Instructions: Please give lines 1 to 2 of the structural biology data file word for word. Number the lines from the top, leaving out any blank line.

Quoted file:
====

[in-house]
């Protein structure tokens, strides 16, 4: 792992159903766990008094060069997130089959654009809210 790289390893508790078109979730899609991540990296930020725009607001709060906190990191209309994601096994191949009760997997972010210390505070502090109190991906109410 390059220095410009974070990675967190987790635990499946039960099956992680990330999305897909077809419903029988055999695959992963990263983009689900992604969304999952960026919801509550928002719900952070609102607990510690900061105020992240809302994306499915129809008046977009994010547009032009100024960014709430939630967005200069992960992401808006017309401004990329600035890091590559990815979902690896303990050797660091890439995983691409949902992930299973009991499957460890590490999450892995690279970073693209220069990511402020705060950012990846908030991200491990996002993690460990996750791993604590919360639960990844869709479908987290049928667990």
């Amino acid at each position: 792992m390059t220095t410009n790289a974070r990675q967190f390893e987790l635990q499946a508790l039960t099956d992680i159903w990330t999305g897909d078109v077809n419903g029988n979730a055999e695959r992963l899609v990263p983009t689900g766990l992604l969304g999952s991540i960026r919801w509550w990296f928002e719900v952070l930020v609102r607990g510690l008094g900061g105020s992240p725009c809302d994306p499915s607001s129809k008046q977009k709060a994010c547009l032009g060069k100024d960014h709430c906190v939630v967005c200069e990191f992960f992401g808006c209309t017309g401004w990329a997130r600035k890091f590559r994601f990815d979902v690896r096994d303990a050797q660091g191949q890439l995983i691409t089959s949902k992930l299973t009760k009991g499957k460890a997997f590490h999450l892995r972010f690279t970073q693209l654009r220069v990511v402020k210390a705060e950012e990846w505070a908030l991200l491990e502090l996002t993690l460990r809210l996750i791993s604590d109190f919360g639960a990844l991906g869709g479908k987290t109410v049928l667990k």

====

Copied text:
[in-house]
């Protein structure tokens, strides 16, 4: 792992159903766990008094060069997130089959654009809210 790289390893508790078109979730899609991540990296930020725009607001709060906190990191209309994601096994191949009760997997972010210390505070502090109190991906109410 390059220095410009974070990675967190987790635990499946039960099956992680990330999305897909077809419903029988055999695959992963990263983009689900992604969304999952960026919801509550928002719900952070609102607990510690900061105020992240809302994306499915129809008046977009994010547009032009100024960014709430939630967005200069992960992401808006017309401004990329600035890091590559990815979902690896303990050797660091890439995983691409949902992930299973009991499957460890590490999450892995690279970073693209220069990511402020705060950012990846908030991200491990996002993690460990996750791993604590919360639960990844869709479908987290049928667990």